This would allow teams the freedom to develop their cars as they liked, but would keep costs down and encourage the strategic introduction of upgrades whilst discouraging waste by deterring teams from developing expensive and impractical components that observe the letter, but not the spirit of the regulations.
5th November 2013, 9:49 at 9:49 amParticipant
Although you say that it should be something the teams can control, the best way would be to arrange the season properly! Have Asian races at the start or at the end of the season, not both. Not flying off to Canada in the middle of the European season, etc.
Although, realistically, I would be in favor of more parts being ‘frozen’, like Gary Anderson’s idea. I also think that you can’t freeze for five consecutive races – there’s no way teams would agree to do Monaco followed by Canada on the same rear wing, as with Monza and Singapore.
5th November 2013, 10:05 at 10:05 am
The reason why the Asian races are split like that is because they compete with one another. Both Malaysia and Singapore have said they don’t want to be twinned with the other, because they draw on the same population centres for spectators. If they are together, they will compete for the sane audiences.
5th November 2013, 10:13 at 10:13 amParticipant
“If they are together, they will compete for the SANE audiences”
5th November 2013, 11:05 at 11:05 am
What aboout making F1 a democracy in terms of the financial matters, with the sporting side still governed by whoever governs it now the FIA?
Bernie can be a part of the democracy if needed, but I don’t think he should be above the teams like he is now in terms of his position.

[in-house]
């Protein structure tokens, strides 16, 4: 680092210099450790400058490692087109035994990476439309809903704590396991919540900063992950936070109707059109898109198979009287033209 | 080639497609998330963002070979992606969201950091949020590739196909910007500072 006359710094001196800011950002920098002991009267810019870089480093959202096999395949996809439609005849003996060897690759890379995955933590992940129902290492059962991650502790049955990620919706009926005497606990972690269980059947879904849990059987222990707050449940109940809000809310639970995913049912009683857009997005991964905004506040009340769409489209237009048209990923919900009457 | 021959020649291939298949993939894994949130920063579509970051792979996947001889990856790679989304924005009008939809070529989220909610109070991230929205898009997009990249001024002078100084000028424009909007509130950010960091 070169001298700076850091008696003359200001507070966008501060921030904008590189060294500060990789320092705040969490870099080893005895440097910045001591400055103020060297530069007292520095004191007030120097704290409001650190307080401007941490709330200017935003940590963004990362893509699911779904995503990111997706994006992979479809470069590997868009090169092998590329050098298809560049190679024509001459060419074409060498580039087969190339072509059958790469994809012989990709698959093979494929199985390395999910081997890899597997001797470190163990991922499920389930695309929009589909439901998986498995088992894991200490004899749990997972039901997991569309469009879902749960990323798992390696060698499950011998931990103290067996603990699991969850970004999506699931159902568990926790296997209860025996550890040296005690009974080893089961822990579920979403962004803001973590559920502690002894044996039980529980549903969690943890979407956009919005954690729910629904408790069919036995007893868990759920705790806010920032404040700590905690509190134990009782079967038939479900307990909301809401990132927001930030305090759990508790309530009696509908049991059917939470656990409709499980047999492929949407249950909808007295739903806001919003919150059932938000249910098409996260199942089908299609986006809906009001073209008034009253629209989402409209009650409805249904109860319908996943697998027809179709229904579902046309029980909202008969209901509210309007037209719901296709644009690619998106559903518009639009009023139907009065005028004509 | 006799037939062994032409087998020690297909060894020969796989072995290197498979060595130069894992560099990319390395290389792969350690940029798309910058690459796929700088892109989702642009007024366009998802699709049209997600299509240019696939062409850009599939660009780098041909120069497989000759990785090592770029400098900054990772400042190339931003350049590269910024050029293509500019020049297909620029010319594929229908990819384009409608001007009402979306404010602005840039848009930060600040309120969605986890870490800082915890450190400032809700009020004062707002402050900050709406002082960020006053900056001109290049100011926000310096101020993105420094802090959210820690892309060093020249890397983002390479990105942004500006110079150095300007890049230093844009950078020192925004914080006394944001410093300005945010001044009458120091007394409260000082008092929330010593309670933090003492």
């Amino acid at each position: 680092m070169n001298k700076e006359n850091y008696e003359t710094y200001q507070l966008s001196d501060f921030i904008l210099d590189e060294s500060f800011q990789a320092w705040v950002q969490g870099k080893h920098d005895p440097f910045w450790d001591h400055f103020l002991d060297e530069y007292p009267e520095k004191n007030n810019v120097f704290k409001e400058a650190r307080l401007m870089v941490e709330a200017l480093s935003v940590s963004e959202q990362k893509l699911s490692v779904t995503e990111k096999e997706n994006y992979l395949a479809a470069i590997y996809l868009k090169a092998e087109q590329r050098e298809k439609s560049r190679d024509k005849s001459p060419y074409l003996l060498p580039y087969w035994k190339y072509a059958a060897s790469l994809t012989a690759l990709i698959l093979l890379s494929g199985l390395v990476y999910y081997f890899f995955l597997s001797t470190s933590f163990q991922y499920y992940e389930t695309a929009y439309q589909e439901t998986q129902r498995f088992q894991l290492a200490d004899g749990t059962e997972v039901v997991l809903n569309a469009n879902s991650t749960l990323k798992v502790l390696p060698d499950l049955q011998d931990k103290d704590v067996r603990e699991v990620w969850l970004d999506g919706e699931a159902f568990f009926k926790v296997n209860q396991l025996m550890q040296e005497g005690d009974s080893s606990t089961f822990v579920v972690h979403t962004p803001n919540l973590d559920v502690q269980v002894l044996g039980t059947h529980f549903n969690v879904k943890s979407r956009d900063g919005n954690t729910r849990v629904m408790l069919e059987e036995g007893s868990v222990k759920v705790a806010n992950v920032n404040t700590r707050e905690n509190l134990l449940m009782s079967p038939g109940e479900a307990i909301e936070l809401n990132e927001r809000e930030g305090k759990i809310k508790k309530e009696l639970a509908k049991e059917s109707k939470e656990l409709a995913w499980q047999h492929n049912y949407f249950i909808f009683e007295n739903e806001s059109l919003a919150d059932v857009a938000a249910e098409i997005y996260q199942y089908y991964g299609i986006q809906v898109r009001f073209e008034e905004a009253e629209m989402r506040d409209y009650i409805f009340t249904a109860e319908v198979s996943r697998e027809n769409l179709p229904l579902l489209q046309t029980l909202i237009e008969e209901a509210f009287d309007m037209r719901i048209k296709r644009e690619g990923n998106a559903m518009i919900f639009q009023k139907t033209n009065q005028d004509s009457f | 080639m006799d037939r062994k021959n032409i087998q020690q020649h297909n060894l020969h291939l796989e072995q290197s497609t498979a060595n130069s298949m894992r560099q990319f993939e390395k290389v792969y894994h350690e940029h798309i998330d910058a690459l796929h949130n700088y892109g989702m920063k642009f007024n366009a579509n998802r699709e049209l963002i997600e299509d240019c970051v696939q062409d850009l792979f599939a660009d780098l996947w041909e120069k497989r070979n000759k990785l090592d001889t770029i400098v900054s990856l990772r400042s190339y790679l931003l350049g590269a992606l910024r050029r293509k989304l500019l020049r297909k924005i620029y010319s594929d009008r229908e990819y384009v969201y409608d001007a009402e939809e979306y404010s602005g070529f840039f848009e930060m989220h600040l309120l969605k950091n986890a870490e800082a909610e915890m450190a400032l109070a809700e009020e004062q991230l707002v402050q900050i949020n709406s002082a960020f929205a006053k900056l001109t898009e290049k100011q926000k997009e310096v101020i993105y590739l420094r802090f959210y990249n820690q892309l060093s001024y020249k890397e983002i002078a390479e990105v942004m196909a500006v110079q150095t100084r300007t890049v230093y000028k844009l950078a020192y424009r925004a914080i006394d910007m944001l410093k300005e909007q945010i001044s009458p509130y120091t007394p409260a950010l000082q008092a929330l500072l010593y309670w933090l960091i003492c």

5th November 2013, 11:24 at 11:24 am
Haha, the teams can barely agree on anything. Look at the way they handled the off-throttle blown diffuser ban: they all agreed to, then immediately turned around and contrived excuses to ignore it. When the stewards agreed to allow them the concessions they asked for and when everyone got something different, they all accused each other of rorting the system as if they hadn’t all done it themselves.
So giving the teams democratic control over the finances is asking for a disaster. When it comes to governance, they’re completely dysfunctional, and will break their word the moment they think they will get something out of it.
5th November 2013, 11:25 at 11:25 am
And I’m a bit curious if banning antennaes on the car (specifically the data that can be transmitted by it) will make designers a bit less keen on pushing the limits, just like that reducing costs (unless the testing ban is lifted). Radio communication can only be made from the driver’s side with a walkie-talkie(-esque thingie?) stuck onto the inside of the helmet.
Who wouldn’t like to go back to the era when drivers looked at their fuel indicator, perhaps a few heat and pressure sensors, and have their bottoms tell them about the rest of the data that can’t now be processed in Motorsport Valley (or Faenza and Maranello, or the pitwall) anymore, unless you’re at Silverstone?
5th November 2013, 14:27 at 2:27 pmParticipant
“Who wouldn’t like to go back to the era when drivers looked at their fuel indicator…”